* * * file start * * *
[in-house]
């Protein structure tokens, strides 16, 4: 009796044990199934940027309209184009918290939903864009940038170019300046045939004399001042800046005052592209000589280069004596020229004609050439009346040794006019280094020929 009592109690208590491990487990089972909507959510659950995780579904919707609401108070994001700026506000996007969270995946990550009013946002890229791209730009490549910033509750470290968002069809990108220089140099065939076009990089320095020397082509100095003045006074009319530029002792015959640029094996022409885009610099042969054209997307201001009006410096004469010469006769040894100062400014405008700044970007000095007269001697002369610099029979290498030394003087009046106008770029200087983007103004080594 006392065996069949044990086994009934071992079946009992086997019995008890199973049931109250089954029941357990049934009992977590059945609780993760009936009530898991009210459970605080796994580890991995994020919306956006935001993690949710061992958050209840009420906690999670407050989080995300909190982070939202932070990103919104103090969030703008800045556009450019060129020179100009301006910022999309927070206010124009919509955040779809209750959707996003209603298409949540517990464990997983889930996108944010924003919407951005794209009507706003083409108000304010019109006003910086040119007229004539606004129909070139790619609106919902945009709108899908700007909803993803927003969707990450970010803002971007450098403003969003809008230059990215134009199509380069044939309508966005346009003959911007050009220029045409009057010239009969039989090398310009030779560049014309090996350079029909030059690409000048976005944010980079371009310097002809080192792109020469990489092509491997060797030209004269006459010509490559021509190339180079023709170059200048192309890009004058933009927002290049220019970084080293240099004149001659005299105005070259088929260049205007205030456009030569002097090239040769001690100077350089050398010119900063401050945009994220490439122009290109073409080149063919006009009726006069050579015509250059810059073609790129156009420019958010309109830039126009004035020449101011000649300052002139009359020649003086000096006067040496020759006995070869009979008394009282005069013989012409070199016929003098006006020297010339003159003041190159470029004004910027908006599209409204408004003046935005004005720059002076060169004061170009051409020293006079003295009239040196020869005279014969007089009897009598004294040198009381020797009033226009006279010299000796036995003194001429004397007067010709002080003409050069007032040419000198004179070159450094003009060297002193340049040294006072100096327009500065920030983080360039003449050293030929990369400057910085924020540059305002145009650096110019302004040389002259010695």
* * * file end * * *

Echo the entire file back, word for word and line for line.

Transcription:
[in-house]
């Protein structure tokens, strides 16, 4: 009796044990199934940027309209184009918290939903864009940038170019300046045939004399001042800046005052592209000589280069004596020229004609050439009346040794006019280094020929 009592109690208590491990487990089972909507959510659950995780579904919707609401108070994001700026506000996007969270995946990550009013946002890229791209730009490549910033509750470290968002069809990108220089140099065939076009990089320095020397082509100095003045006074009319530029002792015959640029094996022409885009610099042969054209997307201001009006410096004469010469006769040894100062400014405008700044970007000095007269001697002369610099029979290498030394003087009046106008770029200087983007103004080594 006392065996069949044990086994009934071992079946009992086997019995008890199973049931109250089954029941357990049934009992977590059945609780993760009936009530898991009210459970605080796994580890991995994020919306956006935001993690949710061992958050209840009420906690999670407050989080995300909190982070939202932070990103919104103090969030703008800045556009450019060129020179100009301006910022999309927070206010124009919509955040779809209750959707996003209603298409949540517990464990997983889930996108944010924003919407951005794209009507706003083409108000304010019109006003910086040119007229004539606004129909070139790619609106919902945009709108899908700007909803993803927003969707990450970010803002971007450098403003969003809008230059990215134009199509380069044939309508966005346009003959911007050009220029045409009057010239009969039989090398310009030779560049014309090996350079029909030059690409000048976005944010980079371009310097002809080192792109020469990489092509491997060797030209004269006459010509490559021509190339180079023709170059200048192309890009004058933009927002290049220019970084080293240099004149001659005299105005070259088929260049205007205030456009030569002097090239040769001690100077350089050398010119900063401050945009994220490439122009290109073409080149063919006009009726006069050579015509250059810059073609790129156009420019958010309109830039126009004035020449101011000649300052002139009359020649003086000096006067040496020759006995070869009979008394009282005069013989012409070199016929003098006006020297010339003159003041190159470029004004910027908006599209409204408004003046935005004005720059002076060169004061170009051409020293006079003295009239040196020869005279014969007089009897009598004294040198009381020797009033226009006279010299000796036995003194001429004397007067010709002080003409050069007032040419000198004179070159450094003009060297002193340049040294006072100096327009500065920030983080360039003449050293030929990369400057910085924020540059305002145009650096110019302004040389002259010695």